Medications to prevent HIV infection, atno cost to you.

Disclaimer: Since HIV is spread primarily through sexual practices or by sharing needles, prevention messages on this site may address these topics. If you are not seeking such information, or may be offended by such materials, please exit this website.


PrEP, or pre-exposure prophylaxis, is a pill to help keep you HIV-negative. When taken as prescribed, PrEP is highly effective. PrEP is safe and generally well tolerated. PrEP works for women, men, people of transgendered experience, people of sexual orientations and gender identities, youth, and people who inject drugs. PrEP may be an option for you if:

  • You wonder how HIV impacts your life
  • Condoms are not used with partners of unknown HIV status
  • You or your partner(s) recently had gonorrhea or syphilis
  • You want to have sex without condoms with a partner who has HIV
  • You want to have a baby with a man living with HIV
  • You have sex for money, food, housing, and/or drugs
  • You inject drugs and share needles

PrEP is highly effective in preventing HIV. PrEP reduces the risk of getting HIV from sex by 99% when taken as prescribed.

How can I start PrEP?

Talk to your healthcare provider if you think PrEP may be right for you. Before beginning PrEP,  a visit with a primary care provider will be required to assess your health (a fee may apply). You will also be required to take an HIV test to make sure you don’t have HIV before beginning PrEP. 

What if I test positive for HIV at the time of my visit?

FoundCare has over 35 years of experience in infectious disease care. If you test positive for HIV, our care team will help you navigate through your treatment options, provide education, and refer you to other support services to help you along your health journey. HIV is no longer a death sentence. You can live a long and healthy life with the proper medication, precautions, and care.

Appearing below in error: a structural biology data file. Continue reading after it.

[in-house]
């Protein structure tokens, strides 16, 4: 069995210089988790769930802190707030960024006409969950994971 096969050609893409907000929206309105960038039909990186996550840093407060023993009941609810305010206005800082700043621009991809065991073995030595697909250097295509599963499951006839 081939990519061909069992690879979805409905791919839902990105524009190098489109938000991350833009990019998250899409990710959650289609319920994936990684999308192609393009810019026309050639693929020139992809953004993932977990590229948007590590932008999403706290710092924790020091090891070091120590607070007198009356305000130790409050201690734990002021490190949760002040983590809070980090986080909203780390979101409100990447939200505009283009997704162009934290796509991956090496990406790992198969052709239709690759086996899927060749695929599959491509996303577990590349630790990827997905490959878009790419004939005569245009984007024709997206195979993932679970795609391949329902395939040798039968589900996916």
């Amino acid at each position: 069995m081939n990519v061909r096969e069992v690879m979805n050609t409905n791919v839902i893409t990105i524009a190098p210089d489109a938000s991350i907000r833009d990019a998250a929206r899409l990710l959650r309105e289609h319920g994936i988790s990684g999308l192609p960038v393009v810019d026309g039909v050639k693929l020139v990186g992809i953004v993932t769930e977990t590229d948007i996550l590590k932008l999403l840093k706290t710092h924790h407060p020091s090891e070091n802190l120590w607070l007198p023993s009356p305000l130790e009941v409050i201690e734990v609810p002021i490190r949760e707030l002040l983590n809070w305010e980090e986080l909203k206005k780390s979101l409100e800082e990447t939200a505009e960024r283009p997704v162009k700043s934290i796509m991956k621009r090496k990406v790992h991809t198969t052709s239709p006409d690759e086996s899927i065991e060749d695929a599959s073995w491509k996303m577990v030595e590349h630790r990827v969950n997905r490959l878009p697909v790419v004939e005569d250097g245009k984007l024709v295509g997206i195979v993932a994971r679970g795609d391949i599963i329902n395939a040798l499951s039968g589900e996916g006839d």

How much does PrEP cost?

Most insurance plans and state Medicaid programs cover PrEP. Under the Affordable Care Act, PrEP must be free under almost all health insurance plans. That means you can’t be charged for your PrEP medication or the clinic visits and lab tests you need to maintain your prescription.

If you don’t have insurance or Medicaid coverage, there are other programs that provide PrEP for free or at a reduced cost. Your care team will help you find a program that is right for you based on what you qualify for. 


PEP (post-exposure prophylaxis) means taking medicine to prevent HIV after a possible exposure. PEP should be used only in emergency situations and must be started within 72 hours after recent possible exposure to HIV. Talk right away (within 72 hours) to your health care provider about PEP if you think you’ve recently been exposed to HIV:

  • During sex (for example, if the condom broke)
  • Through sharing needles, syringes, or other equipment to inject drugs
  • If you’ve been sexually assaulted

The sooner you start PEP, the better. Every hour counts.

Please contact Quinton Dames for more information regarding PrEP and PEP and how you can receive these medications at no cost to you.

Quinton Dames- Testing & Linkage Specialist: 561-472-9160 Ext. 136